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|Prayers at Akhtamar and in Ani
So, this is not just about people praying churches. It is diplomacy and showing the world openness and a movement toward religious tolerance by the ruling Justice and Development Party (AKP). It is a negation of that by the MHP. And, I am sure there are many more nuances of gray in Turkey than black and white. There seems to be quite a struggle in Turkey to determine what kind of country it will be moving forward.
It is not about people praying in churches. It is about Armenians attending the service because their parents, grandparents, or great-grandparents hailed from Van and Surp Khatch is even a more special place for them than it does for other Armenians. It is about Armenian church leaders and others who would not participate because the Turkish government had neither put a cross on Surp Khatch nor have they acknowledged the 1915 Genocide. Note: There were reports that a cross was erected on Surp Khatch on the same day Devlet Bahceli lead the group to Ani. At the time of this writing, I have not seen any confirming photos.
Did I mention that Surp Khatch means Holy Cross? Surp Khatch had no cross until yesterday.
I did mention Alp Arslan took the cross off of and then prayed in the cathedral upon conquering the ancient Armenian capital of Ani.
Can it be that both events ironically or purposely happened the same day? There is a lot going on in Turkey.
How is this not about religion? How is this not about two peoples with incredible overlaps in culture hating each other and small minorities trying to overcome that? I leave that to the blah blah of scholars, historians, sociologists, and politicians. I only know the shades of murky gray that shroud these issues.
I would love to read the sermon from the badarak in Surp Khatch. I wonder if any sermon like words were delivered yesterday in Ani?
What would the reaction have been if the Armenians had a service in the conquered mosque in Aghdam, Karabagh? Would it have been as benign as the Armenian reaction to the Namaz in the Ani Cathedral? I hardly think so.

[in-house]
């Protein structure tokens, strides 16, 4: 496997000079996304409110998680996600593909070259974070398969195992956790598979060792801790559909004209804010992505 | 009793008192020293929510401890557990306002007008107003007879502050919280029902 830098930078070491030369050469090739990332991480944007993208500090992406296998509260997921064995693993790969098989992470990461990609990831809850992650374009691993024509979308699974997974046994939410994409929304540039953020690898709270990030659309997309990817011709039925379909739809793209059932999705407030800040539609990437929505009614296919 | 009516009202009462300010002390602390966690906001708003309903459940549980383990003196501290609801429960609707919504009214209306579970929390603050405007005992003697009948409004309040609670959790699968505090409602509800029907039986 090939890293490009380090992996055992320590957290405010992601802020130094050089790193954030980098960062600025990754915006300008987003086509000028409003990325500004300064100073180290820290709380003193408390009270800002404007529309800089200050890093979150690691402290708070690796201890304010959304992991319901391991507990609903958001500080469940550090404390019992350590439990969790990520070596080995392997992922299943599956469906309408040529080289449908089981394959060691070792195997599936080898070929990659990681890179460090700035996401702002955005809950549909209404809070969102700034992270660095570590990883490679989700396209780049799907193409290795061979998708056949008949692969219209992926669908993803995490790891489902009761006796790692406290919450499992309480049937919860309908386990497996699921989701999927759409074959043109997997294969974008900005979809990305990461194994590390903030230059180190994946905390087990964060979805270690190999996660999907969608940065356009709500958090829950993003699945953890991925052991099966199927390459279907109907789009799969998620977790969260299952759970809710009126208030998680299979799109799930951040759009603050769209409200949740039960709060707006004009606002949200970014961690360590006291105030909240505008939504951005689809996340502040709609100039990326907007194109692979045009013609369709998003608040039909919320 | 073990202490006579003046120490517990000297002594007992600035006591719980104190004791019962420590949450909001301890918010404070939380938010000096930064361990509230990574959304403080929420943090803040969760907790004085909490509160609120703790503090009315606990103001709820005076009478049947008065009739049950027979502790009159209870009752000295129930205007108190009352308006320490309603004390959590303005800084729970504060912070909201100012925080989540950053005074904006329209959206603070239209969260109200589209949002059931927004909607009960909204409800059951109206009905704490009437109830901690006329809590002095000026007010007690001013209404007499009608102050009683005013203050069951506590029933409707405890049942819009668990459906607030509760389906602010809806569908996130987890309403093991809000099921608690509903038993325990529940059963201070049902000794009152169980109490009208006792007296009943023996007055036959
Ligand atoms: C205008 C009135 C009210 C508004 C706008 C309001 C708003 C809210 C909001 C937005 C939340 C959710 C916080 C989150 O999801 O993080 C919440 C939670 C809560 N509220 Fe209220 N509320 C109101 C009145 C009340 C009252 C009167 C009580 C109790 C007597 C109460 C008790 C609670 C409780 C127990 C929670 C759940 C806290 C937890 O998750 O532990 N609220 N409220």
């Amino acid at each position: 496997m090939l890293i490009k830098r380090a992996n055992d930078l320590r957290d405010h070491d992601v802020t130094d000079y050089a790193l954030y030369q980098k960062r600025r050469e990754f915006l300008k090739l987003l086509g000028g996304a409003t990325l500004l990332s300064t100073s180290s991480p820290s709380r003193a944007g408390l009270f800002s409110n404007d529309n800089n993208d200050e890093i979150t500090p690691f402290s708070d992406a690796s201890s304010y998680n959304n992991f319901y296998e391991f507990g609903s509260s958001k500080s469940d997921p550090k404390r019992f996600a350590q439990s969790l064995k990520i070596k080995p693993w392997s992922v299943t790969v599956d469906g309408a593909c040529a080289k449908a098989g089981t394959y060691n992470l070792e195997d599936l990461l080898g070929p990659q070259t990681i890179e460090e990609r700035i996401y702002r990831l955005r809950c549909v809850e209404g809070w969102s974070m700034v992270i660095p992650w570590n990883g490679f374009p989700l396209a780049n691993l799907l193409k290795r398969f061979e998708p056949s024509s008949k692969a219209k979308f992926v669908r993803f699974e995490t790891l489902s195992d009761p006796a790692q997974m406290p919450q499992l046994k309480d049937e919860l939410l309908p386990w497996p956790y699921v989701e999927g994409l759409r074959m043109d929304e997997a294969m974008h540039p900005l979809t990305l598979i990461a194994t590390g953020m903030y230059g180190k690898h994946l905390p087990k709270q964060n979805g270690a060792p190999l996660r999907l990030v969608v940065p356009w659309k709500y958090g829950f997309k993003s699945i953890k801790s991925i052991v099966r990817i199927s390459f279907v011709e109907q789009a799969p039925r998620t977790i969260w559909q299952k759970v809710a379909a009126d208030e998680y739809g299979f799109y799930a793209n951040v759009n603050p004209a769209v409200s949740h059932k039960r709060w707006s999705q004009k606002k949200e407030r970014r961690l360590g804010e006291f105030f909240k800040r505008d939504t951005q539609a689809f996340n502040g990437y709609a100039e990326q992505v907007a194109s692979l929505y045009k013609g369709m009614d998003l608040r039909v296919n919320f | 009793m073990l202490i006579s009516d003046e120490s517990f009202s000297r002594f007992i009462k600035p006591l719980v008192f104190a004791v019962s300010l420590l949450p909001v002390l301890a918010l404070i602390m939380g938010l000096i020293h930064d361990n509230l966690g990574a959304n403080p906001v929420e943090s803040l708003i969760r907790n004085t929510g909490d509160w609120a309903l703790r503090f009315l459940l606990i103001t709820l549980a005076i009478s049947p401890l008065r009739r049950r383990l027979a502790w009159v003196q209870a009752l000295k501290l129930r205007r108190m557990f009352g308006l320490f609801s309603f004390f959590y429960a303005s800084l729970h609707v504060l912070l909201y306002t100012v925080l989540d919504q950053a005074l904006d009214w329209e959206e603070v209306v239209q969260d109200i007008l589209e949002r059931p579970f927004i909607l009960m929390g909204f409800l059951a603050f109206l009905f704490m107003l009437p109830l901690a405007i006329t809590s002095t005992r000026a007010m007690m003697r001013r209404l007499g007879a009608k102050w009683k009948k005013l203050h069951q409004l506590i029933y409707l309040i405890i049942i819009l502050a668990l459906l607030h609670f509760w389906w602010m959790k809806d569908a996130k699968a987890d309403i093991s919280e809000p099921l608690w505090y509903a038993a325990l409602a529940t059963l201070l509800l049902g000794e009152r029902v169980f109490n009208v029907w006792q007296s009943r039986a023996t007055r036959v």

Maybe the Turks should convert the cathedral in Ani and any other shell of an Armenian church left in the Armenian Highlands into mosques. Before I am labelled a heretic by Armenians, hear me out. Our churches have gradually disappeared as their stones have been used for less noble purposes. As mosques, at least they would be restored and maintained. I do not see these treasures being returned to Armenians any time soon.
Yesterday reminded me in no uncertain terms who is victor and who is vanquished in this long sad relationship of Armenians and Turks. It explains why an email from my daughter with a link to a video of the event in Ani had the simple subject “ugh...” It reminded of my college friend Halim. We discussed Armenian-Turkish issues back in the early 1980s. One time out of complete frustration with how to appease me, he snapped and said, “if you have the power, take it back . If you can’t shut up.” Halim’s outburst made me think of Khrimian Hayrig’s yergateh sherep (iron ladle) speech.
Khirimian Hayrig’s words came to mind yesterday. Yet, I tried to take the high road and be happy someone was praying in the church. I felt less happy when I learned it was a repeat of and re-emphasis of Alp Aslan’s act upon conquering Ani.
So all in all, ugh, just another day of being a diasporan Armenian, a grandson of Kharpert and Shabin-Karahisar, looking for closure...
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